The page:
Maximum Pressure (Po) will be,

GPa

Average pressure will be        MPa

Maximum Shear Stress will be

GPa

Maximum Shear Stress is located at a depth‘d’, which is given as

d = 0.48*a = 0.48*657.8 mm = 315.7 mm

below the free surface.

Q7. a) Assumptions made for deriving Archard’s adhesive wear equation are the following.

(i)                 When two surfaces in relative motion force against each other a contact area pa2 supports the load pa2H.

(ii)               The two materials get welded in this region and thus the relative motion causes a fragment of material from this volume.

(iii)             As the two surfaces travel against each-other, more and more of such wear fragments are produced.

(b) Derivation of equation for wear volume per unit slid distance

The Archard’s model is schematically shown in the following figure.

 

 

Contact area pa2 supports the load pa2H

When distance traveled is ‘2a’

Wear volume produced will be          (2pa3)/3

Thus wear volume per unit length     dQ = {(2pa3)/3}/(2a) = (pa2)/3

Thus total wear, Q, in unit slid distance is    Q = n*(pa2)/3

Total load is                N = n*pa2H

Therefore,

Q/N = 1/3H

i.e.,      Total wear per unit distance   Q = N/3H

(c) Based on this equation total wear is directly proportional to sliding distance and applied load and inversely proportional to the hardness of the material getting worn out.

(d) This equation gives much higher value for the volume of wear than that observed in the experiments. The difference is very high and is 4 to 7 order of magnitude higher than that observed in the experiments. This is because only a very small fraction of the asperity contact results in wear of the material and therefore, in stead of the equality sign there should be a proportionality sign. When this is done a constant is introduced in the equation whose value is determined experimentally. Thus the revised equation is

Q = k(N/3H)

Here, ‘k’ is a constant, known as wear coefficient. This is a constant between mating surfaces as long as the underlying wear mechanism remains unchanged.

 

 

 

Q8. Increasing surface hardness of a steel component

(a) Two methods that do not change composition of the surface

(i) Transformation Hardening:

When surface is heated, the material on the surface transforms into austenitic phase and when the heat source is removed, the underlying material acts as heat sink causing the quenching of the material on the surface. This heat treatment is known as hardening. The surface gets hardened to very high value due to formation of martensite, which is a body centered tetragonal structure, rich in carbon. This structure is asymmetric and rich in dislocations and therefore, is much harder than the case.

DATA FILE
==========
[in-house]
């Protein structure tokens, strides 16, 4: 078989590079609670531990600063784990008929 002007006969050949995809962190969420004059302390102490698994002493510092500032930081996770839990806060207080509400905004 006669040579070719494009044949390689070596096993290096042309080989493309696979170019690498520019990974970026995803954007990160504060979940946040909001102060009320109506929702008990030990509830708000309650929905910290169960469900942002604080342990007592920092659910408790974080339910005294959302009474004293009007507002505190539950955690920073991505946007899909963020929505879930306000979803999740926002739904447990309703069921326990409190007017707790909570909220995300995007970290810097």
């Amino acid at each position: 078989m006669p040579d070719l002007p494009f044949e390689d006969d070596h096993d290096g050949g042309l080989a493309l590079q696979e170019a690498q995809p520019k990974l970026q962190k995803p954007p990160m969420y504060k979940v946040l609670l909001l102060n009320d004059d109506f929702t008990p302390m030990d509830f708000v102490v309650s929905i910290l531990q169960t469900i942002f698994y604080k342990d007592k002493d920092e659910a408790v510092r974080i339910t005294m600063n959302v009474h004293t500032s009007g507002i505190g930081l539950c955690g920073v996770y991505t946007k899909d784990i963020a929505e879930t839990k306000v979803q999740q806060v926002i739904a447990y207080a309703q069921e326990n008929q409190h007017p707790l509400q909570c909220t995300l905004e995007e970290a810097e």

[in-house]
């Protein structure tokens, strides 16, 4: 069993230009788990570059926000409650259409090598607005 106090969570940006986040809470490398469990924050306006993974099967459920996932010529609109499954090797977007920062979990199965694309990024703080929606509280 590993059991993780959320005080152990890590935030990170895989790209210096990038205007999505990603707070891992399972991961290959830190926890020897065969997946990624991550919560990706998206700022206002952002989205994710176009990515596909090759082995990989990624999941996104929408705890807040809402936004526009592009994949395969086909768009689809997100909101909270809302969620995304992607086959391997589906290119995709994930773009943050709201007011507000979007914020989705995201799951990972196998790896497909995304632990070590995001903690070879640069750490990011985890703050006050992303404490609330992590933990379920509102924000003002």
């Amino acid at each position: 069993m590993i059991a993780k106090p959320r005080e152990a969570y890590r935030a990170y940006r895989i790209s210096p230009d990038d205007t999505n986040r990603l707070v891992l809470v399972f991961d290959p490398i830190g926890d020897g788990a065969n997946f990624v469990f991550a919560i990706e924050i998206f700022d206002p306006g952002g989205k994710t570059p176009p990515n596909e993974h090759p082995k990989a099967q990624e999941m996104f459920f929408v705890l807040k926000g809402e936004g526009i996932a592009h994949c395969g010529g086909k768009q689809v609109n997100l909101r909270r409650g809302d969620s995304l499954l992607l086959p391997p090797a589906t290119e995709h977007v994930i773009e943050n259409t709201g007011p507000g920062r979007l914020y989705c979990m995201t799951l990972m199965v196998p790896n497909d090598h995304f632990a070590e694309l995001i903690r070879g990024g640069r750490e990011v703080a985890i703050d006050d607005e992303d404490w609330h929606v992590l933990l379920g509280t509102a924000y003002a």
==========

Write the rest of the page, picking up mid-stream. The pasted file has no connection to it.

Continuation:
There are many techniques such as Laser Surface Hardening, Induction Hardening, Flame Hardening etc., which are used for surface hardening of a steel component. In case of Laser Surface Hardening, a line shaped beam is scanned over the area to be hardened and a thin case of approximately 0.5 mm gets hardened. In case of Induction hardening or Flame hardening one gets a deeper case but the gross heat input is much more, therefore, there is a chance of thermal distortion of the component.

(ii) Shot Blasting

In this technique, the surface to be hardened is blasted by metal shots and the pressure imparted by the metal shots causes hardening of the surface by mechanical action. Another very advanced version of such a technique is laser pinning, in which high intensity laser beam is used to ablate a coating placed onto the steel surface and as the coating ablates, it imparts tremendous shock wave into the material and thus causes what is known as laser shock hardening of material

 

 

(b) Two methods that change composition of the surface

(i) CarburizingTribology

In this technique, the component is heated in an atmosphere of carbonaceous material. The carbonaceous material may be either solid or gas. In case of solid material, the component is covered by charcoal or graphite coating and then heated in a furnace at elevated temperature ~ 750 oC. Such a treatment produces a carbon rich case or high carbon case over a mild steel substrate due to diffusion of carbon, the high carbon case is much harder as compared to mild steel. Besides, it can be easily heat treated to give much higher hardness.

This treatment can be given in carbon rich gaseous atmosphere as well.

(ii) Nitriding

In this treatment a nitrogen rich layer is produced by heating the component in nitrogen rich atmosphere (normally the atmosphere is maintained so that nascent nitrogen is produced during heat treatment and goes into the steel component). This nitrogen produces fine needles of nitrides, which imparts hardness to the surface of the material. This treatment is carried out at much lower temperature that the temperature of carburizing.